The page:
QUESTION: Isn't it "Progressive
Revelation" to believe that the King James Bible is to be trusted
more than the originals?
EXPLANATION: The term "Progressive
Revelation" is another one of those tactics used by Bible critics
to intimidate Bible believers into surrendering their faith in God's
Their argument is: "Inspiration ended with the original
autographs, therefore to believe that a mere translation can reveal
more than the originals is to believe in a 'new' revelation, which is
called Progressive Revelation."
Is there such a thing as "Progressive Revelation?"
Of course, we cannot afford to settle the matter on the weight of prejudice,
opinion or "conviction." Only our "final authority"
can officially dictate what is or is not proper to believe.
The obvious question then is: "Is there an example
of 'Progressive Revelation' in the Bible?" The answer is: "No,
there are at least two."
Moses, in the book of Exodus, goes before Pharaoh to demand
the release of the children of Israel. He performs signs and wonders
to prove that he truly represents God. Early in the contest Pharaoh's
magicians endeavor to match Moses "miracle for miracle." (Exodus
7:11, 12, 22 and 8:7). We know that Pharaoh's principal two magicians
were Jannes and Jambres. BUT, those two names are not
found anywhere in the forty-eight chapters of the book
of Exodus. Neither are they named anywhere in any one of the thirty-nine
books of the Old Testament. In fact, their names are
not revealed ("revelation") until some fifteen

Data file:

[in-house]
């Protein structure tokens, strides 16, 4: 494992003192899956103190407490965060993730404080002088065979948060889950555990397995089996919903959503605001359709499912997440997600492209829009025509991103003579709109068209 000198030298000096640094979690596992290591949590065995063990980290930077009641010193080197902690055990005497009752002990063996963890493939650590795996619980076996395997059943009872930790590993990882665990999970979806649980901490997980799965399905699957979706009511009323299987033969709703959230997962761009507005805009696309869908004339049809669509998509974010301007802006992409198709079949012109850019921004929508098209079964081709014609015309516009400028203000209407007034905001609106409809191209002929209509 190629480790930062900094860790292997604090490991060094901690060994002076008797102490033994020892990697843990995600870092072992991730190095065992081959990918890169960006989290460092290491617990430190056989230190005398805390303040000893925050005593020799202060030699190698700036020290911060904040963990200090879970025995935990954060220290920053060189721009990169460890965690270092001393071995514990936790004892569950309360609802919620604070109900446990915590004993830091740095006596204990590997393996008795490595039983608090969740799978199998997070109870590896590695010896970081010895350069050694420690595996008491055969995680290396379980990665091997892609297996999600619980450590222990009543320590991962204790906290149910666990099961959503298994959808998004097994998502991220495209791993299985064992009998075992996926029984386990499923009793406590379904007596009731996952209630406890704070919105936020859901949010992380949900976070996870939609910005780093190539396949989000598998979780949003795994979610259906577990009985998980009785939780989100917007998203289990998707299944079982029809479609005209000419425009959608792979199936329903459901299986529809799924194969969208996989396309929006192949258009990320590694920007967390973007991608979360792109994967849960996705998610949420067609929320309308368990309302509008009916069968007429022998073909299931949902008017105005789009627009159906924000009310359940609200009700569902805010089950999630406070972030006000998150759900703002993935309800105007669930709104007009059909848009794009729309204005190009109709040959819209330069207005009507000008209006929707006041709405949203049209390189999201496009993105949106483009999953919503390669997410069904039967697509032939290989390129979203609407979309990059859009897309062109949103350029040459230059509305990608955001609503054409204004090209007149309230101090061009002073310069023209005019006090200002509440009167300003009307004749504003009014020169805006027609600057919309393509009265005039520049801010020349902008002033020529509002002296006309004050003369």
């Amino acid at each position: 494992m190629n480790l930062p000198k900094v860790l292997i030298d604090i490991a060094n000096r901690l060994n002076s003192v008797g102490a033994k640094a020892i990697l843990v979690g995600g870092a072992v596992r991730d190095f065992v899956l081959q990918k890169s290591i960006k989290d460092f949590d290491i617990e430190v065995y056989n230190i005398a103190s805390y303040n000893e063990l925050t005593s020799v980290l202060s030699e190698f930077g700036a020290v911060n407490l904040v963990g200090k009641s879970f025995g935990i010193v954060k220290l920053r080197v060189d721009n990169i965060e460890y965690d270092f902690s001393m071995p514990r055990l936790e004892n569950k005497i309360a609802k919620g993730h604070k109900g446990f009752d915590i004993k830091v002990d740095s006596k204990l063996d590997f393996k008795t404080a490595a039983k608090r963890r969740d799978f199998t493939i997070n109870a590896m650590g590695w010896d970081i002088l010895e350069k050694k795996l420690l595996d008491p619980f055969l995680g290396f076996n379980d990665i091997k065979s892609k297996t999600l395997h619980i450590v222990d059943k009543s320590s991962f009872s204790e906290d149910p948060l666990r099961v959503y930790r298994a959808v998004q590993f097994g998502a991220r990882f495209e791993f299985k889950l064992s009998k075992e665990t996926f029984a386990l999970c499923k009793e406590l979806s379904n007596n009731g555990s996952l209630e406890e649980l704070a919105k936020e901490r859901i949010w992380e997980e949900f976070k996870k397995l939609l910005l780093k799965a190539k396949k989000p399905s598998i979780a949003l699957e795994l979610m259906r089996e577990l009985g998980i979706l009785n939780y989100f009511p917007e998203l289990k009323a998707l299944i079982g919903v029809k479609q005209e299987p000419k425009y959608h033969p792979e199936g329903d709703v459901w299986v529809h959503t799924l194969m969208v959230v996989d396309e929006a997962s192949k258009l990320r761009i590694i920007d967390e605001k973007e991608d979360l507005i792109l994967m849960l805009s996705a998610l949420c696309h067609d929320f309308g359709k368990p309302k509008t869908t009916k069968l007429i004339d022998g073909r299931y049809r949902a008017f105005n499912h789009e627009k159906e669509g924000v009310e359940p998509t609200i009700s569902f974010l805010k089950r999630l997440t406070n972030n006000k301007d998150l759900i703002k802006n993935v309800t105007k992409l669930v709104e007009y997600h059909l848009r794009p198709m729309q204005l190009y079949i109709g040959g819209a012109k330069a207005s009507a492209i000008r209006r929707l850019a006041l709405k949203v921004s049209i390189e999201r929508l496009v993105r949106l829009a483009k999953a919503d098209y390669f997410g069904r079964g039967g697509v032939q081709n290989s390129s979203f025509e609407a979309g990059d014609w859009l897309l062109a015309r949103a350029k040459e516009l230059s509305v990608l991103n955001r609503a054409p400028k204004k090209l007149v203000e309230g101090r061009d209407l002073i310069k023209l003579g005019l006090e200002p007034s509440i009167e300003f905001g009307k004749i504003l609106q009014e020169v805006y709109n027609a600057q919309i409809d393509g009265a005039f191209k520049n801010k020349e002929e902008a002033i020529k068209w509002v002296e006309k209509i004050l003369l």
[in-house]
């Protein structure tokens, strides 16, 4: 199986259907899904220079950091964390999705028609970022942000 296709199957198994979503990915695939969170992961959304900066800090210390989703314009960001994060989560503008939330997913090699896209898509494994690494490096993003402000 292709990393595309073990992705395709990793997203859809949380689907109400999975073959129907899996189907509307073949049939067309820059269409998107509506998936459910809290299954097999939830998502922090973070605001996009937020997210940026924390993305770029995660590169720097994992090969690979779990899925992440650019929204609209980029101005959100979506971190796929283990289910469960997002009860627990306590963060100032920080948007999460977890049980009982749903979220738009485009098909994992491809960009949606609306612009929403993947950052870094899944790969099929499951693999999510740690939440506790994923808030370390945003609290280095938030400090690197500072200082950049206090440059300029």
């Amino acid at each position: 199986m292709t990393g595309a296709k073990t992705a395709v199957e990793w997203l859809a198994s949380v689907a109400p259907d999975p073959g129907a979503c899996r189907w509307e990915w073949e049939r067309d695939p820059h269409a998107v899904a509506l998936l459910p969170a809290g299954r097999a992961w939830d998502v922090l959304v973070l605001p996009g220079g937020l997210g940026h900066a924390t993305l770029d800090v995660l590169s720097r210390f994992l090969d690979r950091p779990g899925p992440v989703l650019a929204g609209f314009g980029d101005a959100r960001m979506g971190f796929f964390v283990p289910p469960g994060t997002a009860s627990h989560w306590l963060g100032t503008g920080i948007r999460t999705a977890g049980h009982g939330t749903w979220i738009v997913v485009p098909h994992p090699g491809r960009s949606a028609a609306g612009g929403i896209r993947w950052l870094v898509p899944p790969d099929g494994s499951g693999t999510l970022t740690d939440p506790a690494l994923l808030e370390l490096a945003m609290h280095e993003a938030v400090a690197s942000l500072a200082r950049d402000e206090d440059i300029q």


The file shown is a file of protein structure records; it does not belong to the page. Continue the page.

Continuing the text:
centuries later. Could we not call that "Progressive Revelation?"
Next let us look to I Kings 17:1. In this Old Testament
verse we find that Elijah prophesies that "there shall not be dew
nor rain these years, but according to my word." In I Kings 18:41
"according to his word" Elijah lifts the three and one-half
year drought from Israel. But wait. Did I say "three and one-half
year" drought? Nowhere in I Kings is the length of time of the
drought mentioned. In fact, we don't learn the length of Elijah's drought
until Jesus tells us in Luke 4:25 that it was "three years and
six months." (This information is repeated in James 5:17). Once
again we see that one portion of an occurrence is recorded in the Old
Testament while the remainder of the information is revealed centuries
later in the New Testament. Rather "progressive." Wouldn't
So we see that the Bible the critic's "boogyman"
is indeed a Bible teaching.
By the way, if you want to know what kind of rock Moses
smote in Exodus 17:6, don't look for the answer in
Exodus. Read Psalm 114.